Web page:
Narrow-Angle Glaucoma (Angle Closure Glaucoma)
Narrow-angle glaucoma is less common and is very different than open-angle glaucoma. There are two main types of narrow angle glaucoma: acute and chronic. In acute narrow angle glaucoma, the eye pressure suddenly increases to dangerously high levels. This happens when the drainage canal is suddenly blocked. There are many potential causes which result in blocking the drainage canal, including structural changes in the eye, scar tissue, and blood vessels.
The drainage canals get blocked or covered over
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Symptoms of narrow-angle glaucoma:
The onset of acute narrow-angle or angle closure glaucoma is typically rapid, constituting an emergency. If not treated promptly, this glaucoma produces blindness in the affected eye in three to five days. Symptoms may include:
Inflammation and pain
Pressure over the eye
Moderate pupil dilation that's non-reactive to light
Blurring and decreased visual acuity
Extreme sensitivity to light
Seeing halos around lights
Nausea and/or vomiting
Causes of narrow-angle glaucoma:
Defect in the eye structure
Anything that causes the pupil to dilate -- dim lighting, dilation drops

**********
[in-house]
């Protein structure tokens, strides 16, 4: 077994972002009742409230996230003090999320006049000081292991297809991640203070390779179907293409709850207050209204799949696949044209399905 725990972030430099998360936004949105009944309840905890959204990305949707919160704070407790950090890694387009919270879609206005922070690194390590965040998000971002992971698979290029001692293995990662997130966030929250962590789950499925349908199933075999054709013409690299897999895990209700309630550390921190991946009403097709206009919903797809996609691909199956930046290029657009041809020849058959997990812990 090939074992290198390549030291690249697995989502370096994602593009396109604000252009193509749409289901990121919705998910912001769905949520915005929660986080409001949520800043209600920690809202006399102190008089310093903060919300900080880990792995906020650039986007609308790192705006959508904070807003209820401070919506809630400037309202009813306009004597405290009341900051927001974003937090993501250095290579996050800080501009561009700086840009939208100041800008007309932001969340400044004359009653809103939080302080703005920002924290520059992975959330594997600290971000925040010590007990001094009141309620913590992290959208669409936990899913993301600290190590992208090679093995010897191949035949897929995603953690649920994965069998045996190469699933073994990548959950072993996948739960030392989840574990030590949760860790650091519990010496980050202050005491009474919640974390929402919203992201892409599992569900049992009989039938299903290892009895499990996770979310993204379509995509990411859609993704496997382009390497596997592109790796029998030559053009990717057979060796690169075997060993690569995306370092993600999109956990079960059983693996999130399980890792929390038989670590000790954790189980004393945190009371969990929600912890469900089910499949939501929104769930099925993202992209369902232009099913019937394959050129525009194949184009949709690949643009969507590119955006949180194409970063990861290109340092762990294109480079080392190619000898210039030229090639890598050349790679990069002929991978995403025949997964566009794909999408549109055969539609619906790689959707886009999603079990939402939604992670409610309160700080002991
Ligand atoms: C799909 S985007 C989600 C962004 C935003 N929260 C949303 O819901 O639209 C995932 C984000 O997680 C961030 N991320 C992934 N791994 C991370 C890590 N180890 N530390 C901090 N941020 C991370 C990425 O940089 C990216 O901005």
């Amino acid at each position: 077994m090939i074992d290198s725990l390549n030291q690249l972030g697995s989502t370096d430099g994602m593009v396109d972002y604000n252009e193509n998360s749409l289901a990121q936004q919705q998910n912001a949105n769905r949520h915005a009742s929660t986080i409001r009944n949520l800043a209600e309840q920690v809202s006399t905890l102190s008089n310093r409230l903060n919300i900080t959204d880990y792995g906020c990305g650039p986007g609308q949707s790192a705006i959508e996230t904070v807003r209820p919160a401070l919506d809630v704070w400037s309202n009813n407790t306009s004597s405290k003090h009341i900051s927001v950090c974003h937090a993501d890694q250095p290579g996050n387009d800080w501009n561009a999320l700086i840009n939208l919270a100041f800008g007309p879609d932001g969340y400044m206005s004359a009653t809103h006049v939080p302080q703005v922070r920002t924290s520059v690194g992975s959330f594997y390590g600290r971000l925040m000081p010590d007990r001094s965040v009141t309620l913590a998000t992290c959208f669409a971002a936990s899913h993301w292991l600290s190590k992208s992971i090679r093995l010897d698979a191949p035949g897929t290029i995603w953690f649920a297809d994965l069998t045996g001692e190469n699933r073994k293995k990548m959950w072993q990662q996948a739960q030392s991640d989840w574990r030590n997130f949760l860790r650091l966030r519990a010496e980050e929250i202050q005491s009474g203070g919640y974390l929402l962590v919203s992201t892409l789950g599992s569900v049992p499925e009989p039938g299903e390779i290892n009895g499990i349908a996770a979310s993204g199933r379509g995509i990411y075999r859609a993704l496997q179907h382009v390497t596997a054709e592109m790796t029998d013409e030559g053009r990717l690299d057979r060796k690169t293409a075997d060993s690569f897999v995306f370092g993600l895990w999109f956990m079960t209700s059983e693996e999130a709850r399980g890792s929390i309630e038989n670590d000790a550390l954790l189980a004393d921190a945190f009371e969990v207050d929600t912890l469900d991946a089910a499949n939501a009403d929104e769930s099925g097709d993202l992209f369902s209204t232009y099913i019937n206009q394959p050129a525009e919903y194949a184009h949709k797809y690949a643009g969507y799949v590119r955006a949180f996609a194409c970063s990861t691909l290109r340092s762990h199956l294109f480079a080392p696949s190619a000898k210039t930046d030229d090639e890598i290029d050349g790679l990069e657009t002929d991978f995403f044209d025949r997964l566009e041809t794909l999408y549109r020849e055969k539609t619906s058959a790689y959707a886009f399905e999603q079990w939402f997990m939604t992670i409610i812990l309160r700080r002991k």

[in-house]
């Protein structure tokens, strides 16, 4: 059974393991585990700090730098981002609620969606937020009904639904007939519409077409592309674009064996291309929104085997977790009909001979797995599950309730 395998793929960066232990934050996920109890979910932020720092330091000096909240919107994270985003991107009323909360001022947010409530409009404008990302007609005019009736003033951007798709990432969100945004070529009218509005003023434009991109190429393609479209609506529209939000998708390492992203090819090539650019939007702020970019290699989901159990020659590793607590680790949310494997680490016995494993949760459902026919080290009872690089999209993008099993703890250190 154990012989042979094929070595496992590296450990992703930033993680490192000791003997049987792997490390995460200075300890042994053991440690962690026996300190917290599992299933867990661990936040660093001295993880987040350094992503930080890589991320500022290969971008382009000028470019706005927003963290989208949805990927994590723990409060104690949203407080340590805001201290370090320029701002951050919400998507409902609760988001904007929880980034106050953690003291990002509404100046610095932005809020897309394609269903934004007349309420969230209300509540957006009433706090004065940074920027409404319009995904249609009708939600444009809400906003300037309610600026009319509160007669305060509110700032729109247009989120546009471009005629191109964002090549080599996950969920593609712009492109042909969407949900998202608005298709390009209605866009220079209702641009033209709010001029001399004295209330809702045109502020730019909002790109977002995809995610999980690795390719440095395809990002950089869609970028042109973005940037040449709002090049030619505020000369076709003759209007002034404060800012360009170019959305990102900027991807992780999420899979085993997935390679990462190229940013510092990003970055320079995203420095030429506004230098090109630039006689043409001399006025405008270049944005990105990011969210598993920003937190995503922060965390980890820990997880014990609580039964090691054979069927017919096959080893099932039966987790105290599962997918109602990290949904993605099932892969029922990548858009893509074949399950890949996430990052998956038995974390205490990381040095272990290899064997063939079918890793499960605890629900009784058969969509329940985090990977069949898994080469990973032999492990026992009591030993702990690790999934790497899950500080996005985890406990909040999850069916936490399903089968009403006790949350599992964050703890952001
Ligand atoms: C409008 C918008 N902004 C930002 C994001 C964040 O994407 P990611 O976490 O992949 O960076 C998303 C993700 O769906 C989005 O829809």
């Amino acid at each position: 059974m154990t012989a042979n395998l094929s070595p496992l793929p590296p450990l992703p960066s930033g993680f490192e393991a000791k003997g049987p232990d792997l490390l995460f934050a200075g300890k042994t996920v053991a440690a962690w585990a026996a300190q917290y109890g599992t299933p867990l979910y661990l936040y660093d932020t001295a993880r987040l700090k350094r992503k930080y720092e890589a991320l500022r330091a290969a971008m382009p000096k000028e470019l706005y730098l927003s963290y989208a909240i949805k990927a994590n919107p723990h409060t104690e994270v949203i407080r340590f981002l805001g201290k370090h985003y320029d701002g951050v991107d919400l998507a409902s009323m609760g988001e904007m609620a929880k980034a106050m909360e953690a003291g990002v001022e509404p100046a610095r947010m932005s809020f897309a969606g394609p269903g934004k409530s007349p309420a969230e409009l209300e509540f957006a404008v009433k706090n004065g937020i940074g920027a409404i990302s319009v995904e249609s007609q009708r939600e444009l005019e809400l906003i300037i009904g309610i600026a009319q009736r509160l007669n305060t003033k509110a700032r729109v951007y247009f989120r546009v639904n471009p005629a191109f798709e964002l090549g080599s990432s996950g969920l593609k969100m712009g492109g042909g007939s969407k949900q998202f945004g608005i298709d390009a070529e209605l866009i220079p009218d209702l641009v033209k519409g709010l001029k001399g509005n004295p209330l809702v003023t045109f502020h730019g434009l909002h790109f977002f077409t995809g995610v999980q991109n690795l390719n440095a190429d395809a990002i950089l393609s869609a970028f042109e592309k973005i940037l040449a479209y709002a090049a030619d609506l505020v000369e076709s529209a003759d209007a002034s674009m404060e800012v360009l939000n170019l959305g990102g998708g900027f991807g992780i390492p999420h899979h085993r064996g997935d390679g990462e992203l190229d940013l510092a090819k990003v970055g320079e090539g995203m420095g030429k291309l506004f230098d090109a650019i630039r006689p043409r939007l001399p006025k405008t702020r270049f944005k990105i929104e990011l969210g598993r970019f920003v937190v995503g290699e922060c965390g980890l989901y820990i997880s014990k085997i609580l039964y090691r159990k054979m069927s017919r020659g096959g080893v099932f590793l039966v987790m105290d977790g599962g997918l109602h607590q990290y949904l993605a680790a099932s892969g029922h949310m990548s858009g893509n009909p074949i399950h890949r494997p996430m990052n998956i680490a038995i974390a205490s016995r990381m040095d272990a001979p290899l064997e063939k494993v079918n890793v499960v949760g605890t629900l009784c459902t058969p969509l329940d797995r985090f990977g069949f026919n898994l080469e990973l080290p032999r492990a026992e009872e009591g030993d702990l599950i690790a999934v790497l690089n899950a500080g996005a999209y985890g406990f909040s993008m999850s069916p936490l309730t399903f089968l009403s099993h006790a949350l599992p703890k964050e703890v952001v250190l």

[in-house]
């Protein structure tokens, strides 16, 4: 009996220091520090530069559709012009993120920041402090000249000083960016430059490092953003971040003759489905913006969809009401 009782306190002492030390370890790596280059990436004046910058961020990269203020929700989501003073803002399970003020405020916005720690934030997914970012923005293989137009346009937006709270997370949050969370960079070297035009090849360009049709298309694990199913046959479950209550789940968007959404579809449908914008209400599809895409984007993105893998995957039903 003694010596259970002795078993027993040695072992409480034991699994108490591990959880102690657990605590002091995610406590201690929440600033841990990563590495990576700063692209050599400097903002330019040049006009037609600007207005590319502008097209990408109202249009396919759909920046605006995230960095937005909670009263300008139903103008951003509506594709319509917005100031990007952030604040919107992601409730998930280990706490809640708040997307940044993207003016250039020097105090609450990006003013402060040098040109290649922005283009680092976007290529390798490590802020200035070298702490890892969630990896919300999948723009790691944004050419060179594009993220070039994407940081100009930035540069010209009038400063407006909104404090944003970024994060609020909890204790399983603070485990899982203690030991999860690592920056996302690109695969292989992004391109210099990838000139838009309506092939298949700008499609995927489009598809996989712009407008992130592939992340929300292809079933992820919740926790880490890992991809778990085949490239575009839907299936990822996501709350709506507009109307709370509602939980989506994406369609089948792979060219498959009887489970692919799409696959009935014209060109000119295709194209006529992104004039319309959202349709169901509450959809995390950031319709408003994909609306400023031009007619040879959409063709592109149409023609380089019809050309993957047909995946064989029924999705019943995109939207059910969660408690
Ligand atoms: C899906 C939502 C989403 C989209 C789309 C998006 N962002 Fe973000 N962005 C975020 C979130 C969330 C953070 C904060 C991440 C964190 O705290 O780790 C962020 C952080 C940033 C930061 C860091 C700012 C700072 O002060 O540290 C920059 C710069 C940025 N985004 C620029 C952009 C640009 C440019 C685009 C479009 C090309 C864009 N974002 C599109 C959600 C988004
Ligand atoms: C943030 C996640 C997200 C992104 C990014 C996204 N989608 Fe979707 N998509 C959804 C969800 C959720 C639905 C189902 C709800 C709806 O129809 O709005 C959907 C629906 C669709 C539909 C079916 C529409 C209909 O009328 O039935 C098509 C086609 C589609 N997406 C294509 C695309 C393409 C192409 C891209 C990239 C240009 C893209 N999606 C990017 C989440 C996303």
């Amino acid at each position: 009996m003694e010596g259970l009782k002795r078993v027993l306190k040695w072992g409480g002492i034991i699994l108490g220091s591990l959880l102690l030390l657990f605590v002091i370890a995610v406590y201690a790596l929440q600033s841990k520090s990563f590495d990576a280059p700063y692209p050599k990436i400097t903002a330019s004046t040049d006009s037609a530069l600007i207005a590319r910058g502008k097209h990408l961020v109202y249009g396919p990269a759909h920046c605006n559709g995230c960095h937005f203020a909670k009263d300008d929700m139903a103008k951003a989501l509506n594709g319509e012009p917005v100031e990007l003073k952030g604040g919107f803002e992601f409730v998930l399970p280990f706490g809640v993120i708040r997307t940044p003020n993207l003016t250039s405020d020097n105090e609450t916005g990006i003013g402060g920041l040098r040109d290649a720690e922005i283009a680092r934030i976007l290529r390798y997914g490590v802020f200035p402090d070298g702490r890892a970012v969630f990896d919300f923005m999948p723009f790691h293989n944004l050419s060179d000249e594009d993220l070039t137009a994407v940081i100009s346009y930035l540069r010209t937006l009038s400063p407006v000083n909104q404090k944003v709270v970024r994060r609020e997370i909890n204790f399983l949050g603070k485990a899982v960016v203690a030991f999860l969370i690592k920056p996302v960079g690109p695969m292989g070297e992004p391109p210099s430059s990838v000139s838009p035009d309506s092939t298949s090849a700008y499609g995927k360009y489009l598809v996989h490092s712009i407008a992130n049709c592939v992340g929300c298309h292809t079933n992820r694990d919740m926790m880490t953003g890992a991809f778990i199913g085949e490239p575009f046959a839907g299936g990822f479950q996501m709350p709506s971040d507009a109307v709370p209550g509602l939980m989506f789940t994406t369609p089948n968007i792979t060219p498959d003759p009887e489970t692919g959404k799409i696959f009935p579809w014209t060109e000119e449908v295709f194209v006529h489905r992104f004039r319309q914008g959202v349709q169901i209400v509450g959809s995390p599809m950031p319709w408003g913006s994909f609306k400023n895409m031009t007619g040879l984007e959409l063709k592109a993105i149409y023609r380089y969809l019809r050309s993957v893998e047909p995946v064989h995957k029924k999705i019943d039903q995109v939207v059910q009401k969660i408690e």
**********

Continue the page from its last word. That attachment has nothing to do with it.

Certain oral or injected medications
Blow to the eye
Diabetes-related growth of abnormal blood vessels over the angle
Diagnosing narrow-angle glaucoma:
Everyone should be checked for glaucoma at around age 35 and again at age 40. Those considered to be at higher risk for narrow-angle glaucoma, including those who are Asian, farsighted or over the age of 60, should have their pressure checked every year or two.
Because of the rapid, potentially devastating results of narrow-angle glaucoma, you should seek medical treatment immediately if you experience any of the above symptoms.
Treatment for narrow-angle glaucoma:
Laser iridotomy is a common treatment for narrow-angle glaucoma. During this procedure, a laser is used to create a small hole in the iris, restoring the flow of fluid to the front of the eye. In most patients, the iridotomy is placed in the upper portion of the iris, under the upper eyelid, where it cannot be seen.
Filtration surgery is performed when medicines and/or laser surgery are unsuccessful in controlling eye pressure. During this microscopic procedure, a new drainage channel is created to allow fluid to drain from the eye.
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